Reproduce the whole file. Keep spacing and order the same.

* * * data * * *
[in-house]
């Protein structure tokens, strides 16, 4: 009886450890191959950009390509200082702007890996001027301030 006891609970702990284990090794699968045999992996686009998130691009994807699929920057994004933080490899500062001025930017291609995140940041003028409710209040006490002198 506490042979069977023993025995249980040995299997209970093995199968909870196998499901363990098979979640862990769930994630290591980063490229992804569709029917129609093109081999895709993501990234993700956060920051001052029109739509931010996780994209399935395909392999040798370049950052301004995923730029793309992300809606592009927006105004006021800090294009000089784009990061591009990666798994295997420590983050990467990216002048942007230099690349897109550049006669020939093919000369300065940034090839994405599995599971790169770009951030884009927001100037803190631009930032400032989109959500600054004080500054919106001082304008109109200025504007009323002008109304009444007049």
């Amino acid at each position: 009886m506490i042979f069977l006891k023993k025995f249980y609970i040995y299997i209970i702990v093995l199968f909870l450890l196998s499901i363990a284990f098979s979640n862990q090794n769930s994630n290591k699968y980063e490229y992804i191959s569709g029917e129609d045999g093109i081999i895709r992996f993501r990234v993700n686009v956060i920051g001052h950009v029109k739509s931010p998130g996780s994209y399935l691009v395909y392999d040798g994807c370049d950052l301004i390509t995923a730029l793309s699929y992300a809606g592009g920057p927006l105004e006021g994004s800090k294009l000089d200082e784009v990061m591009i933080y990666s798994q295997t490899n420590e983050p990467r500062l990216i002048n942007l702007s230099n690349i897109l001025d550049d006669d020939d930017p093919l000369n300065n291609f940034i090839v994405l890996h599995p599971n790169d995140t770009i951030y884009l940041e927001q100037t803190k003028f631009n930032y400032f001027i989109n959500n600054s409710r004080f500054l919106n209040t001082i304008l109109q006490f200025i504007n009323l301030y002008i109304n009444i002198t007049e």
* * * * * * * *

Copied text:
[in-house]
């Protein structure tokens, strides 16, 4: 009886450890191959950009390509200082702007890996001027301030 006891609970702990284990090794699968045999992996686009998130691009994807699929920057994004933080490899500062001025930017291609995140940041003028409710209040006490002198 506490042979069977023993025995249980040995299997209970093995199968909870196998499901363990098979979640862990769930994630290591980063490229992804569709029917129609093109081999895709993501990234993700956060920051001052029109739509931010996780994209399935395909392999040798370049950052301004995923730029793309992300809606592009927006105004006021800090294009000089784009990061591009990666798994295997420590983050990467990216002048942007230099690349897109550049006669020939093919000369300065940034090839994405599995599971790169770009951030884009927001100037803190631009930032400032989109959500600054004080500054919106001082304008109109200025504007009323002008109304009444007049």
């Amino acid at each position: 009886m506490i042979f069977l006891k023993k025995f249980y609970i040995y299997i209970i702990v093995l199968f909870l450890l196998s499901i363990a284990f098979s979640n862990q090794n769930s994630n290591k699968y980063e490229y992804i191959s569709g029917e129609d045999g093109i081999i895709r992996f993501r990234v993700n686009v956060i920051g001052h950009v029109k739509s931010p998130g996780s994209y399935l691009v395909y392999d040798g994807c370049d950052l301004i390509t995923a730029l793309s699929y992300a809606g592009g920057p927006l105004e006021g994004s800090k294009l000089d200082e784009v990061m591009i933080y990666s798994q295997t490899n420590e983050p990467r500062l990216i002048n942007l702007s230099n690349i897109l001025d550049d006669d020939d930017p093919l000369n300065n291609f940034i090839v994405l890996h599995p599971n790169d995140t770009i951030y884009l940041e927001q100037t803190k003028f631009n930032y400032f001027i989109n959500n600054s409710r004080f500054l919106n209040t001082i304008l109109q006490f200025i504007n009323l301030y002008i109304n009444i002198t007049e």